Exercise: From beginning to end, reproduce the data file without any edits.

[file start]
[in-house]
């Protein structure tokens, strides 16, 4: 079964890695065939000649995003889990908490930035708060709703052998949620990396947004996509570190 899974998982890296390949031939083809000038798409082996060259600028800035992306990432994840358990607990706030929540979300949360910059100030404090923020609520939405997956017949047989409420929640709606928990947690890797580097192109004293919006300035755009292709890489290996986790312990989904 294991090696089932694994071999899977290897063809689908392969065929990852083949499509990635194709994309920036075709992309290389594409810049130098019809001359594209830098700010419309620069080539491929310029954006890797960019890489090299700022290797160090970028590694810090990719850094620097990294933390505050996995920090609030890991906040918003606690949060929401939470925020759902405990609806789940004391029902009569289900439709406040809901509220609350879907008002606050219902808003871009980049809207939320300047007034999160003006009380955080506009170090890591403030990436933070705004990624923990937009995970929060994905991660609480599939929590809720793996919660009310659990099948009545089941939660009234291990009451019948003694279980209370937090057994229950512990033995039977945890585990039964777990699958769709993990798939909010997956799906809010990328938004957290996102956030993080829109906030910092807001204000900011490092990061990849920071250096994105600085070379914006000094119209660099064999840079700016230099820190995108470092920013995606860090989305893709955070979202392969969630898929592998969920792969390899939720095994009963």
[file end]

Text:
[in-house]
């Protein structure tokens, strides 16, 4: 079964890695065939000649995003889990908490930035708060709703052998949620990396947004996509570190 899974998982890296390949031939083809000038798409082996060259600028800035992306990432994840358990607990706030929540979300949360910059100030404090923020609520939405997956017949047989409420929640709606928990947690890797580097192109004293919006300035755009292709890489290996986790312990989904 294991090696089932694994071999899977290897063809689908392969065929990852083949499509990635194709994309920036075709992309290389594409810049130098019809001359594209830098700010419309620069080539491929310029954006890797960019890489090299700022290797160090970028590694810090990719850094620097990294933390505050996995920090609030890991906040918003606690949060929401939470925020759902405990609806789940004391029902009569289900439709406040809901509220609350879907008002606050219902808003871009980049809207939320300047007034999160003006009380955080506009170090890591403030990436933070705004990624923990937009995970929060994905991660609480599939929590809720793996919660009310659990099948009545089941939660009234291990009451019948003694279980209370937090057994229950512990033995039977945890585990039964777990699958769709993990798939909010997956799906809010990328938004957290996102956030993080829109906030910092807001204000900011490092990061990849920071250096994105600085070379914006000094119209660099064999840079700016230099820190995108470092920013995606860090989305893709955070979202392969969630898929592998969920792969390899939720095994009963």